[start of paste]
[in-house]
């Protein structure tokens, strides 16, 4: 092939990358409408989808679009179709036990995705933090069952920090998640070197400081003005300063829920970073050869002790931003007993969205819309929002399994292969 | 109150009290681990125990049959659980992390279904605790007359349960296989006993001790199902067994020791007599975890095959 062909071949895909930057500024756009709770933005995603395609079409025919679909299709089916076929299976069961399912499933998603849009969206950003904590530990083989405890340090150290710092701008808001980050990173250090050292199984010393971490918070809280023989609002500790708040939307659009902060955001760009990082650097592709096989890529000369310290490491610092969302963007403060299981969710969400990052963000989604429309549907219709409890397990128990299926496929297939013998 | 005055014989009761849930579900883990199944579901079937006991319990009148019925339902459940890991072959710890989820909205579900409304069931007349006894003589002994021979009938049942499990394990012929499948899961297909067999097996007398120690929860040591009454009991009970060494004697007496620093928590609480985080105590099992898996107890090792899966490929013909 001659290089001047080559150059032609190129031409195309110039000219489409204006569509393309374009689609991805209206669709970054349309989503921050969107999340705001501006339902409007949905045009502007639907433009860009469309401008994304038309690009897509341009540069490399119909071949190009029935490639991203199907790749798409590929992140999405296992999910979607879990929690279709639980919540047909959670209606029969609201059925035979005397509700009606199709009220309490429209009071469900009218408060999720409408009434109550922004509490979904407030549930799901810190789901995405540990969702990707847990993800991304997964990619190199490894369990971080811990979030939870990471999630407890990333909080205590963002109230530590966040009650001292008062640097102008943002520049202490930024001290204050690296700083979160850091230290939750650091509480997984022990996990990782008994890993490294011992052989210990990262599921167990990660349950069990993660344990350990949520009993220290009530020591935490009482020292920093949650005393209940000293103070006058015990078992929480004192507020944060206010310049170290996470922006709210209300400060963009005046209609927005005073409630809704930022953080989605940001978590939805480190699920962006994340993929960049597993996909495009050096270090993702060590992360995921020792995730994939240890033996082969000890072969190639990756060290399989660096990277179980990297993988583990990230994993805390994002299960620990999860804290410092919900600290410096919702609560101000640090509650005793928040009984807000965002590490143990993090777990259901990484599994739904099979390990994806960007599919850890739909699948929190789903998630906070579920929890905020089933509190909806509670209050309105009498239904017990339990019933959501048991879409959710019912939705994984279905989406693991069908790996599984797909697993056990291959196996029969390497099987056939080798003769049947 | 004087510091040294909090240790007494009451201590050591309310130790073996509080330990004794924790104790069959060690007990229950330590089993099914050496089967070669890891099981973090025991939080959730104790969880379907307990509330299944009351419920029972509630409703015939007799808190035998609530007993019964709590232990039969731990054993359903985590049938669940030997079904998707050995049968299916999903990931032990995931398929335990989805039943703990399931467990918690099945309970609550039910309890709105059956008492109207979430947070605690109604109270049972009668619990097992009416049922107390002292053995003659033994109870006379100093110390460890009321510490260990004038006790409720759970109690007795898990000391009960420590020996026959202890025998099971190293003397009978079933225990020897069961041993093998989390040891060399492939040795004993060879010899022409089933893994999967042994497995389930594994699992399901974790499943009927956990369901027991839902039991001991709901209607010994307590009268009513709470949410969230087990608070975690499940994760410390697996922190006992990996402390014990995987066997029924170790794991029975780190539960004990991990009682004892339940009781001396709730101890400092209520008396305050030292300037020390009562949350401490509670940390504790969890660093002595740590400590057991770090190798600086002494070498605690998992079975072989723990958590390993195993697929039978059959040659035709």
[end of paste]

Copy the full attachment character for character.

[in-house]
């Protein structure tokens, strides 16, 4: 092939990358409408989808679009179709036990995705933090069952920090998640070197400081003005300063829920970073050869002790931003007993969205819309929002399994292969 | 109150009290681990125990049959659980992390279904605790007359349960296989006993001790199902067994020791007599975890095959 062909071949895909930057500024756009709770933005995603395609079409025919679909299709089916076929299976069961399912499933998603849009969206950003904590530990083989405890340090150290710092701008808001980050990173250090050292199984010393971490918070809280023989609002500790708040939307659009902060955001760009990082650097592709096989890529000369310290490491610092969302963007403060299981969710969400990052963000989604429309549907219709409890397990128990299926496929297939013998 | 005055014989009761849930579900883990199944579901079937006991319990009148019925339902459940890991072959710890989820909205579900409304069931007349006894003589002994021979009938049942499990394990012929499948899961297909067999097996007398120690929860040591009454009991009970060494004697007496620093928590609480985080105590099992898996107890090792899966490929013909 001659290089001047080559150059032609190129031409195309110039000219489409204006569509393309374009689609991805209206669709970054349309989503921050969107999340705001501006339902409007949905045009502007639907433009860009469309401008994304038309690009897509341009540069490399119909071949190009029935490639991203199907790749798409590929992140999405296992999910979607879990929690279709639980919540047909959670209606029969609201059925035979005397509700009606199709009220309490429209009071469900009218408060999720409408009434109550922004509490979904407030549930799901810190789901995405540990969702990707847990993800991304997964990619190199490894369990971080811990979030939870990471999630407890990333909080205590963002109230530590966040009650001292008062640097102008943002520049202490930024001290204050690296700083979160850091230290939750650091509480997984022990996990990782008994890993490294011992052989210990990262599921167990990660349950069990993660344990350990949520009993220290009530020591935490009482020292920093949650005393209940000293103070006058015990078992929480004192507020944060206010310049170290996470922006709210209300400060963009005046209609927005005073409630809704930022953080989605940001978590939805480190699920962006994340993929960049597993996909495009050096270090993702060590992360995921020792995730994939240890033996082969000890072969190639990756060290399989660096990277179980990297993988583990990230994993805390994002299960620990999860804290410092919900600290410096919702609560101000640090509650005793928040009984807000965002590490143990993090777990259901990484599994739904099979390990994806960007599919850890739909699948929190789903998630906070579920929890905020089933509190909806509670209050309105009498239904017990339990019933959501048991879409959710019912939705994984279905989406693991069908790996599984797909697993056990291959196996029969390497099987056939080798003769049947 | 004087510091040294909090240790007494009451201590050591309310130790073996509080330990004794924790104790069959060690007990229950330590089993099914050496089967070669890891099981973090025991939080959730104790969880379907307990509330299944009351419920029972509630409703015939007799808190035998609530007993019964709590232990039969731990054993359903985590049938669940030997079904998707050995049968299916999903990931032990995931398929335990989805039943703990399931467990918690099945309970609550039910309890709105059956008492109207979430947070605690109604109270049972009668619990097992009416049922107390002292053995003659033994109870006379100093110390460890009321510490260990004038006790409720759970109690007795898990000391009960420590020996026959202890025998099971190293003397009978079933225990020897069961041993093998989390040891060399492939040795004993060879010899022409089933893994999967042994497995389930594994699992399901974790499943009927956990369901027991839902039991001991709901209607010994307590009268009513709470949410969230087990608070975690499940994760410390697996922190006992990996402390014990995987066997029924170790794991029975780190539960004990991990009682004892339940009781001396709730101890400092209520008396305050030292300037020390009562949350401490509670940390504790969890660093002595740590400590057991770090190798600086002494070498605690998992079975072989723990958590390993195993697929039978059959040659035709």